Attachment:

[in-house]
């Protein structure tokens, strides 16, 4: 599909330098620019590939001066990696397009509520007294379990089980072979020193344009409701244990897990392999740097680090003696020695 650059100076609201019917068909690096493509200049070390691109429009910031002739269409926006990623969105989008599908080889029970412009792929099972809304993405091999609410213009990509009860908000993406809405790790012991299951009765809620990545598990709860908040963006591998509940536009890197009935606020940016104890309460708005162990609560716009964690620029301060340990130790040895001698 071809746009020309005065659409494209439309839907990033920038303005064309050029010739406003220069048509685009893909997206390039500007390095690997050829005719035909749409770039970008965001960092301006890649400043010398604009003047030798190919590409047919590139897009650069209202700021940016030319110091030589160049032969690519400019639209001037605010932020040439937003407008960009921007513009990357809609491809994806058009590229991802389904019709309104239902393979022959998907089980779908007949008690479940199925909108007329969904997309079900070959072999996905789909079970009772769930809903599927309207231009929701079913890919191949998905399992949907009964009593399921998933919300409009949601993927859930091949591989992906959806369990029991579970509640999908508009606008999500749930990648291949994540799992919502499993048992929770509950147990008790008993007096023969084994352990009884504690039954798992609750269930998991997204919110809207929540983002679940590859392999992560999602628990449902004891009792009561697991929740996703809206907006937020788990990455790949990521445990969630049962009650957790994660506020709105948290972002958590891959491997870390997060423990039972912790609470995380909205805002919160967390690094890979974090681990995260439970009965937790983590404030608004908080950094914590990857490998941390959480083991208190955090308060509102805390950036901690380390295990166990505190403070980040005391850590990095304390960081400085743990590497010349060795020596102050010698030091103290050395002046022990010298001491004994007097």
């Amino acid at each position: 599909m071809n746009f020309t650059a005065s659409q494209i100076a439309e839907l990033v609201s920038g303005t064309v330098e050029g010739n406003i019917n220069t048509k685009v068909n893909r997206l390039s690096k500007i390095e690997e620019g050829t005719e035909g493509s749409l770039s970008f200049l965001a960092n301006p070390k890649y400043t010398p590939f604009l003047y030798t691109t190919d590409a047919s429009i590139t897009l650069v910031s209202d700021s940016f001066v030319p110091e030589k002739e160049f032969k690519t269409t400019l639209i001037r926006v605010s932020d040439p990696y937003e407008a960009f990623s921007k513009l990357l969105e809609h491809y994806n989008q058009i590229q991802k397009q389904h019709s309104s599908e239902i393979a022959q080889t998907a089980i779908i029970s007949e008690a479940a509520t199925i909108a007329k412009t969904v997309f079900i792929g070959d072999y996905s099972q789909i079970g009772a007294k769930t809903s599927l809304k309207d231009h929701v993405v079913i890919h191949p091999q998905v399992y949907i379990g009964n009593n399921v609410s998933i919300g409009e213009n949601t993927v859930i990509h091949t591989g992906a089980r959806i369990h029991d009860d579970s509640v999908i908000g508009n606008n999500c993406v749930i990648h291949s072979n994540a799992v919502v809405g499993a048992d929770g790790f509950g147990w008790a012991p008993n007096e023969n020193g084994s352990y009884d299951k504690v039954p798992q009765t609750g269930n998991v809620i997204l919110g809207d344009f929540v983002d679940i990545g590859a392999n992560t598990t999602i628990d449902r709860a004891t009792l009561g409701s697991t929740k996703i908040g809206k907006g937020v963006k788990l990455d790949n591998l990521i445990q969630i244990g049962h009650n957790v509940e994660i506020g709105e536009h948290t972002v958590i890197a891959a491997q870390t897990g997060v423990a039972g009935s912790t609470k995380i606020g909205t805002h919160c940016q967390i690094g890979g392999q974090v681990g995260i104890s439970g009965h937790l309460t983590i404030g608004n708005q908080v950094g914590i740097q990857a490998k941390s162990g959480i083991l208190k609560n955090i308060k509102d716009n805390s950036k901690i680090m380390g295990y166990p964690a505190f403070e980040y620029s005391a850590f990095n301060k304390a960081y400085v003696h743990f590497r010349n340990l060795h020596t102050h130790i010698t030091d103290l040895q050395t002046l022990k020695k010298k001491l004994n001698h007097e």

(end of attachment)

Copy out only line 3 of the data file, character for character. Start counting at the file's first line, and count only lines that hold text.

């Amino acid at each position: 599909m071809n746009f020309t650059a005065s659409q494209i100076a439309e839907l990033v609201s920038g303005t064309v330098e050029g010739n406003i019917n220069t048509k685009v068909n893909r997206l390039s690096k500007i390095e690997e620019g050829t005719e035909g493509s749409l770039s970008f200049l965001a960092n301006p070390k890649y400043t010398p590939f604009l003047y030798t691109t190919d590409a047919s429009i590139t897009l650069v910031s209202d700021s940016f001066v030319p110091e030589k002739e160049f032969k690519t269409t400019l639209i001037r926006v605010s932020d040439p990696y937003e407008a960009f990623s921007k513009l990357l969105e809609h491809y994806n989008q058009i590229q991802k397009q389904h019709s309104s599908e239902i393979a022959q080889t998907a089980i779908i029970s007949e008690a479940a509520t199925i909108a007329k412009t969904v997309f079900i792929g070959d072999y996905s099972q789909i079970g009772a007294k769930t809903s599927l809304k309207d231009h929701v993405v079913i890919h191949p091999q998905v399992y949907i379990g009964n009593n399921v609410s998933i919300g409009e213009n949601t993927v859930i990509h091949t591989g992906a089980r959806i369990h029991d009860d579970s509640v999908i908000g508009n606008n999500c993406v749930i990648h291949s072979n994540a799992v919502v809405g499993a048992d929770g790790f509950g147990w008790a012991p008993n007096e023969n020193g084994s352990y009884d299951k504690v039954p798992q009765t609750g269930n998991v809620i997204l919110g809207d344009f929540v983002d679940i990545g590859a392999n992560t598990t999602i628990d449902r709860a004891t009792l009561g409701s697991t929740k996703i908040g809206k907006g937020v963006k788990l990455d790949n591998l990521i445990q969630i244990g049962h009650n957790v509940e994660i506020g709105e536009h948290t972002v958590i890197a891959a491997q870390t897990g997060v423990a039972g009935s912790t609470k995380i606020g909205t805002h919160c940016q967390i690094g890979g392999q974090v681990g995260i104890s439970g009965h937790l309460t983590i404030g608004n708005q908080v950094g914590i740097q990857a490998k941390s162990g959480i083991l208190k609560n955090i308060k509102d716009n805390s950036k901690i680090m380390g295990y166990p964690a505190f403070e980040y620029s005391a850590f990095n301060k304390a960081y400085v003696h743990f590497r010349n340990l060795h020596t102050h130790i010698t030091d103290l040895q050395t002046l022990k020695k010298k001491l004994n001698h007097e």